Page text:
reason to come to the Petoskey area. There’s only one other whitewater
course currently in Michigan, and it’s not as long.
“The lower section of the course is designed for walking, which will allow
a paddler to easily carry the kayak upstream to run sections again and
again,” Hunter explained. “The further up you go, the larger the drops
and rapids. For those new to the sport it allows them to run the easier
rapids several times before heading on upstream to tackle the harder
sections.”

RAPID RUN
The largest features and toughest rapids are located just below parking
area 5 located off Franklin Street. The first third of the of the
whitewater park, which starts from River Bend Park off Standish Avenue,
flows through a natural area that gradually picks up speed through a rock
garden before hitting the larger drops below Bridge Street. Total
distance is 1.5 miles from River Bend and one mile from the parking area 6
off Sheridan Street.
Avid paddler Sara Cockrell of Traverse City, who has participated in a
number of Au Sable Canoe Marathons, said it’s a great training tool for
those that aspire to run rapids.
“Overall it’s an amazing whitewater course for Michigan paddlers, but it’s
not for everyone,” she advised. “Don’t haul your tandem canoe or
recreational 10 or 12-foot kayak up there. If you don’t have a whitewater
canoe or true whitewater kayak with a neoprene spray skirt, don’t try it.
The river will eat aluminum canoes and Old Town Loons.”
She suggests renting Duckies, one and two-person inflatable kayaks from
the local outfitter in Petoskey, Bahnhof Sports. They are pretty stable
with the ability to bounce off rocks. Weighing a little over 20 pounds
they can be easily carried upstream for multiple runs and the open boat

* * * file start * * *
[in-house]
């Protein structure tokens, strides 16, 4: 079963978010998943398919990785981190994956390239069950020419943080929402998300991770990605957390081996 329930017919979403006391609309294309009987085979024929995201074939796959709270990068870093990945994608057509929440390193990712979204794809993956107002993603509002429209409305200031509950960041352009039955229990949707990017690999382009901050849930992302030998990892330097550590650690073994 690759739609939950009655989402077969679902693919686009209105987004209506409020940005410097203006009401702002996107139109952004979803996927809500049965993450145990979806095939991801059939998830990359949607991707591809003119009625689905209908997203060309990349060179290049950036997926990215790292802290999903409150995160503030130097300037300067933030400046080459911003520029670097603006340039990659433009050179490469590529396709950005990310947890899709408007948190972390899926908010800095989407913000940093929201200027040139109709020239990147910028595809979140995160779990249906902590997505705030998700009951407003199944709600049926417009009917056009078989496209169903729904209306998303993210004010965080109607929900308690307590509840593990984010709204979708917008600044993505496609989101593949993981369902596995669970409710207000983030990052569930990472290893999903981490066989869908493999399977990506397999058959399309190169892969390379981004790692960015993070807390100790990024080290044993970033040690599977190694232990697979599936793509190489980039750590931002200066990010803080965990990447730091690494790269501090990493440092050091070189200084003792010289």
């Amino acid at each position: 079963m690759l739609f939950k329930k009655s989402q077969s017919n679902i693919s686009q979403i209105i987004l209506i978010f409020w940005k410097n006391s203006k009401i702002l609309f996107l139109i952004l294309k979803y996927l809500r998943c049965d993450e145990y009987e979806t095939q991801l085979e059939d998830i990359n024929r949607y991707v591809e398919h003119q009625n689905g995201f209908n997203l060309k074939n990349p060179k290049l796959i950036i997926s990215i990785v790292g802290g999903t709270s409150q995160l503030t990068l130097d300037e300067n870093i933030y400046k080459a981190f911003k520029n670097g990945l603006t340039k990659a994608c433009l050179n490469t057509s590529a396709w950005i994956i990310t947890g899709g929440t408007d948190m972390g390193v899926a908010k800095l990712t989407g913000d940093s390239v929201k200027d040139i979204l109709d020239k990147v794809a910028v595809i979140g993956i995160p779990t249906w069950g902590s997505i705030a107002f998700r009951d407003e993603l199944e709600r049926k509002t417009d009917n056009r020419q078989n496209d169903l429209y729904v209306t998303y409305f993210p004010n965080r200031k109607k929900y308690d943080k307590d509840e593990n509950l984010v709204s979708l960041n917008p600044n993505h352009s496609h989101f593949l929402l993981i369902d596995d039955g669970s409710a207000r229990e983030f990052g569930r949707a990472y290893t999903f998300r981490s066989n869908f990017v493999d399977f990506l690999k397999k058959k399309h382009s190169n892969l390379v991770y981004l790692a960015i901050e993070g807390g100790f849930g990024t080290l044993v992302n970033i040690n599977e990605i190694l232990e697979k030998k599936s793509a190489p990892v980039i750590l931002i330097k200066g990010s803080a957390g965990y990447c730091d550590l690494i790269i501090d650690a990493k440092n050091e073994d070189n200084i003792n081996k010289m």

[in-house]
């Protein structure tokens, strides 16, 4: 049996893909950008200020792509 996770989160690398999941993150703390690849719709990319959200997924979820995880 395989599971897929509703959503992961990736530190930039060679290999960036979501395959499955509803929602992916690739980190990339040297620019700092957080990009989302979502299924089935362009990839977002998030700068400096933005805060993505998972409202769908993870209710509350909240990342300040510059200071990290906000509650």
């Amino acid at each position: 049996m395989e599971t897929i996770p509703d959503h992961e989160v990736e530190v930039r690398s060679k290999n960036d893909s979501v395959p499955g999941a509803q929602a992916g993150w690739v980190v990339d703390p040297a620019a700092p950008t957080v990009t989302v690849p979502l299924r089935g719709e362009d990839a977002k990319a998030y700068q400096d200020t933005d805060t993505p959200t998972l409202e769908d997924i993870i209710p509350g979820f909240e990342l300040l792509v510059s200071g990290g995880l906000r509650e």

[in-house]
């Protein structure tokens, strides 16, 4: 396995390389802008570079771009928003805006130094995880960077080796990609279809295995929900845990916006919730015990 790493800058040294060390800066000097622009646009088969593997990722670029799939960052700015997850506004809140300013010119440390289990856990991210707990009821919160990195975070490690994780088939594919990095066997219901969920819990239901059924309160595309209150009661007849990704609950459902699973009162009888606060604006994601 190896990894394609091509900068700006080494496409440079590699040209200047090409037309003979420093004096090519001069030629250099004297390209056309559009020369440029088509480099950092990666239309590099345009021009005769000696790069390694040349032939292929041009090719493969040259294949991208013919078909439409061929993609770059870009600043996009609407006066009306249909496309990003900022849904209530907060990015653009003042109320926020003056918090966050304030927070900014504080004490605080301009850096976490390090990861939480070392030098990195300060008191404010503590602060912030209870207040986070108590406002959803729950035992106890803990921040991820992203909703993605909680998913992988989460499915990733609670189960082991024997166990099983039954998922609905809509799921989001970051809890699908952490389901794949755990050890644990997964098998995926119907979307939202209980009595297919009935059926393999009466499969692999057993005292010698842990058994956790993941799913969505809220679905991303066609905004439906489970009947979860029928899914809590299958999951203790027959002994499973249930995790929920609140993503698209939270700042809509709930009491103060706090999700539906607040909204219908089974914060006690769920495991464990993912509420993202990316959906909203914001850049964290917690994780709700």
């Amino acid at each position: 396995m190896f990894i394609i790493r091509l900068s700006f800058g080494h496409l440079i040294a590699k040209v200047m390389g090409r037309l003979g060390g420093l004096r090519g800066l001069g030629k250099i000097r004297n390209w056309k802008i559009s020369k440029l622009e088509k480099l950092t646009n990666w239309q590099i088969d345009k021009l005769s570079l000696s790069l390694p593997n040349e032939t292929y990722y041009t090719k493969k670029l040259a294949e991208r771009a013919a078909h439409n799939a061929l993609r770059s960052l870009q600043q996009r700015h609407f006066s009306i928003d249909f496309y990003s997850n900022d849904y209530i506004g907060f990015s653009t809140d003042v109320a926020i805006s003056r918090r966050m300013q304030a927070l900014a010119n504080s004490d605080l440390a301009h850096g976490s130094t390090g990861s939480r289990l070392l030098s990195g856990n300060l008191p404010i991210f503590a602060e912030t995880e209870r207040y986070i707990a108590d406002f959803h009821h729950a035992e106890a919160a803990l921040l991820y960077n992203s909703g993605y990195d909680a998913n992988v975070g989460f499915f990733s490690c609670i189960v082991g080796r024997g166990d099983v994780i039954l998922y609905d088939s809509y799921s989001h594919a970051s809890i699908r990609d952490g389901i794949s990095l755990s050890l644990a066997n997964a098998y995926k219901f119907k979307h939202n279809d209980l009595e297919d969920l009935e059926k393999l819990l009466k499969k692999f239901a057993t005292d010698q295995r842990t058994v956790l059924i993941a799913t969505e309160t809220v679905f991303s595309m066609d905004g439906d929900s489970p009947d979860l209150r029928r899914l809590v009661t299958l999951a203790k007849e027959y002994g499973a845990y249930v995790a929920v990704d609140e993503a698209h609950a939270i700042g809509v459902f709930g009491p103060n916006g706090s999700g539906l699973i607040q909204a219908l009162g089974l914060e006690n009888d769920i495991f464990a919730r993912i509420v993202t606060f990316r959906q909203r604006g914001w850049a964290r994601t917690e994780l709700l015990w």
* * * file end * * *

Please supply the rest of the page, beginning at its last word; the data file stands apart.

can be easily exited in the event of a tip-over and at take-out. A
one-person Ducky, including paddle, wetsuit, PFD and helmet, rents for $58
for three hours.
For hikers, the recreation area offers a 1.5 mile walk from River Bend
Park down to the park on Lake Street, and you will see little of the
town. You can sometimes hear it above, but along the valley floor –
especially along the river – it remains pretty pristine. A wide paved
trail that passes a couple of picnic shelters runs from the park on Lake
Street to Sheridan Street, but it doesn’t always get as close to the river
as other natural trails. If you start from River Bend the first half-mile
is only natural trail.

HUGGING THE RIVER
I preferred hiking the non-paved trails when I hiked through the valley
recently. They often hug the riverbank offering great views of the wild,
tumbling river, and, if you’re lucky, some kayakers attempting the
whitewater.
The North Country Trail, which starts along the New York/Vermont border,
blazes a path through the park. Just follow the blue paint marks on trees
and signs. They will guide you along a scenic, mostly natural trail, with
great valley and river views. Follow the NCT through the Bear River
valley or to the middle of North Dakota if you like. That’s where the
4,400-mile-long trail ends.
For years the Bear River’s natural beauty had been obscured by industry
and dams that had altered the flow of the river. A few years ago
residents started cleaning up the site, removing some of the dams,
restoring the natural flow of the river and valley. The Bear River Valley
Recreation Area is the result, and it is a “gem” of a park offering lots
of activities and a beautiful natural area for all seasons.

More information
Bear River Whitewater Park and Northern Michigan Paddling Club
www.northernmichiganpaddlingclub.com.

Bear River Valley Recreation Area
www.visitpetoskeymichigan.com/stories/bear_river_valley_recreation_area_petoskey_michigan_biking_walking_kayaking_white_water_rafting.

Bahnhof Sports Ducky rentals
www.bahnhof.com/sports/dept.asp?s_id=0&dept_name=Whitewater+Kayak+Rentals&dept_id=3599
or call 800-253-7078.